Green signalling effects in the market for energy-efficient residential buildings

Tutkimustuotos: Lehtiartikkelivertaisarvioitu



  • University of Cambridge
  • University of Turku
  • City Helsinki Urban Facts


Empirical evidence from recent studies suggests that the price premium on energy-efficient buildings is potentially higher than the pure capitalisation of energy savings but the empirical evidence on the size of the non-savings components is scant. This study aims to fill this research gap by investigating whether the mandatory energy efficiency ratings for residential properties imply benefits that go beyond energy savings. Using a sample of several thousand apartment transactions from Helsinki, Finland, we first test if higher ratings were significantly associated with higher prices. In addition to a large number of property and neighbourhood characteristics, this dataset contains information on building-level energy usage which allows us to distinguish between the cost savings effect of energy consumption and the value of more intangible factors associated with the energy label. The hedonic model yields a statistically significant 3.3% price premium for apartments in the top three energy-efficiency categories and 1.5% when a set of detailed, neighbourhood characteristics are included. When maintenance costs containing energy usage costs are added, a robust and significant price premium of 1.3% persists whereas no differentiation is found for the medium and lower rating categories. These findings may be indicative of energy-efficient buildings having signalling value - and therefore an additional incentive to invest in such buildings - for 'green' consumers. However, a favourable energy rating did not appear to speed up the sales process in the analysed market. (C) 2016 Elsevier Ltd. All rights reserved.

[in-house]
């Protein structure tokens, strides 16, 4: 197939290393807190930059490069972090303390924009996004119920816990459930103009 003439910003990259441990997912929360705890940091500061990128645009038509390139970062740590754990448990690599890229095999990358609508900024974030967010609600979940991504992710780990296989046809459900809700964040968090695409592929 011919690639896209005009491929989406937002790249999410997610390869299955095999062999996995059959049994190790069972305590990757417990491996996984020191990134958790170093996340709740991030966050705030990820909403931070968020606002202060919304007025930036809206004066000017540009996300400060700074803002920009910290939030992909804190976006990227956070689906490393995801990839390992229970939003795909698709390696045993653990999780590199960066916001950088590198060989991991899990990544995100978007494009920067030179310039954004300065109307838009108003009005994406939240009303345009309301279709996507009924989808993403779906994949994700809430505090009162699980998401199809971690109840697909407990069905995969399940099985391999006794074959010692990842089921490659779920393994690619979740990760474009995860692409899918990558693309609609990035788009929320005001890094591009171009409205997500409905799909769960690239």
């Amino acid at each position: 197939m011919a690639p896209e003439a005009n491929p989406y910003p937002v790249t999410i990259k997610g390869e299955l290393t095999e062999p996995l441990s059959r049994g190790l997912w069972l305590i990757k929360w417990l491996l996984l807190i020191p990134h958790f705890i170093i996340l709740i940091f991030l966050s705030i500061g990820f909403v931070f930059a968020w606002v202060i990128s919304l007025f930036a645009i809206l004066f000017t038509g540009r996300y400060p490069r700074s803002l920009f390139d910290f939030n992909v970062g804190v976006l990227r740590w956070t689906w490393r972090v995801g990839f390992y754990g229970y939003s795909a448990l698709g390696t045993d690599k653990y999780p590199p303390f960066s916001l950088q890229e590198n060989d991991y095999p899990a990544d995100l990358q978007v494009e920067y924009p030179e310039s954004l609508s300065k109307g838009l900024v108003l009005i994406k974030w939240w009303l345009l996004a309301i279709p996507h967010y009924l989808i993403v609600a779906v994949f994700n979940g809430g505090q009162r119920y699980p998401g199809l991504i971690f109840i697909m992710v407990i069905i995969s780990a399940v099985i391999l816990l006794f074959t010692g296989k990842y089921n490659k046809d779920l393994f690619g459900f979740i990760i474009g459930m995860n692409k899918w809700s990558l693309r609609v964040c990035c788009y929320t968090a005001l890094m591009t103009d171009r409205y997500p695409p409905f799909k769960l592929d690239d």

JulkaisuApplied Energy
TilaJulkaistu - 15 lokakuuta 2016
OKM-julkaisutyyppiA1 Julkaistu artikkeli, soviteltu

ID: 16139911